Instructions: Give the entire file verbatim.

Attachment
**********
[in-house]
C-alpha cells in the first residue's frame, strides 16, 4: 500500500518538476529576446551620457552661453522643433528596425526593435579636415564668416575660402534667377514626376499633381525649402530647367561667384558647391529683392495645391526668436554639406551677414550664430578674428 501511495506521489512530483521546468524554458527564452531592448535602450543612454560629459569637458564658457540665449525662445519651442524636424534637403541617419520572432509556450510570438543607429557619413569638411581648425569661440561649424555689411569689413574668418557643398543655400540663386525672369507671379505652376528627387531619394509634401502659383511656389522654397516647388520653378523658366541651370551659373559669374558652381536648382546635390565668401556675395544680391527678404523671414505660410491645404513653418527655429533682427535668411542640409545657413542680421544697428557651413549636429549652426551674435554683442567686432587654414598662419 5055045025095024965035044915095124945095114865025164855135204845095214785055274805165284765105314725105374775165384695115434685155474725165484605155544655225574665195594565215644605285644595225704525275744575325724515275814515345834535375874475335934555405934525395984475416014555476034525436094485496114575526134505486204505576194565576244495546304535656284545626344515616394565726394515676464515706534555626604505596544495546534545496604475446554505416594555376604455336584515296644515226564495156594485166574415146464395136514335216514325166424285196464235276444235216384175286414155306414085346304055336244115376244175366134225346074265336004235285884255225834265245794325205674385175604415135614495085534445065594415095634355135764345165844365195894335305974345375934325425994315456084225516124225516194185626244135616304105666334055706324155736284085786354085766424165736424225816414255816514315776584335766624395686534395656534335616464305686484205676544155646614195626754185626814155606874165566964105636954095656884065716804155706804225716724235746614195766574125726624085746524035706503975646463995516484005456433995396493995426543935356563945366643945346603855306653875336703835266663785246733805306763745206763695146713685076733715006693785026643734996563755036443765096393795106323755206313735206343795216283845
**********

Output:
[in-house]
C-alpha cells in the first residue's frame, strides 16, 4: 500500500518538476529576446551620457552661453522643433528596425526593435579636415564668416575660402534667377514626376499633381525649402530647367561667384558647391529683392495645391526668436554639406551677414550664430578674428 501511495506521489512530483521546468524554458527564452531592448535602450543612454560629459569637458564658457540665449525662445519651442524636424534637403541617419520572432509556450510570438543607429557619413569638411581648425569661440561649424555689411569689413574668418557643398543655400540663386525672369507671379505652376528627387531619394509634401502659383511656389522654397516647388520653378523658366541651370551659373559669374558652381536648382546635390565668401556675395544680391527678404523671414505660410491645404513653418527655429533682427535668411542640409545657413542680421544697428557651413549636429549652426551674435554683442567686432587654414598662419 5055045025095024965035044915095124945095114865025164855135204845095214785055274805165284765105314725105374775165384695115434685155474725165484605155544655225574665195594565215644605285644595225704525275744575325724515275814515345834535375874475335934555405934525395984475416014555476034525436094485496114575526134505486204505576194565576244495546304535656284545626344515616394565726394515676464515706534555626604505596544495546534545496604475446554505416594555376604455336584515296644515226564495156594485166574415146464395136514335216514325166424285196464235276444235216384175286414155306414085346304055336244115376244175366134225346074265336004235285884255225834265245794325205674385175604415135614495085534445065594415095634355135764345165844365195894335305974345375934325425994315456084225516124225516194185626244135616304105666334055706324155736284085786354085766424165736424225816414255816514315776584335766624395686534395656534335616464305686484205676544155646614195626754185626814155606874165566964105636954095656884065716804155706804225716724235746614195766574125726624085746524035706503975646463995516484005456433995396493995426543935356563945366643945346603855306653875336703835266663785246733805306763745206763695146713685076733715006693785026643734996563755036443765096393795106323755206313735206343795216283845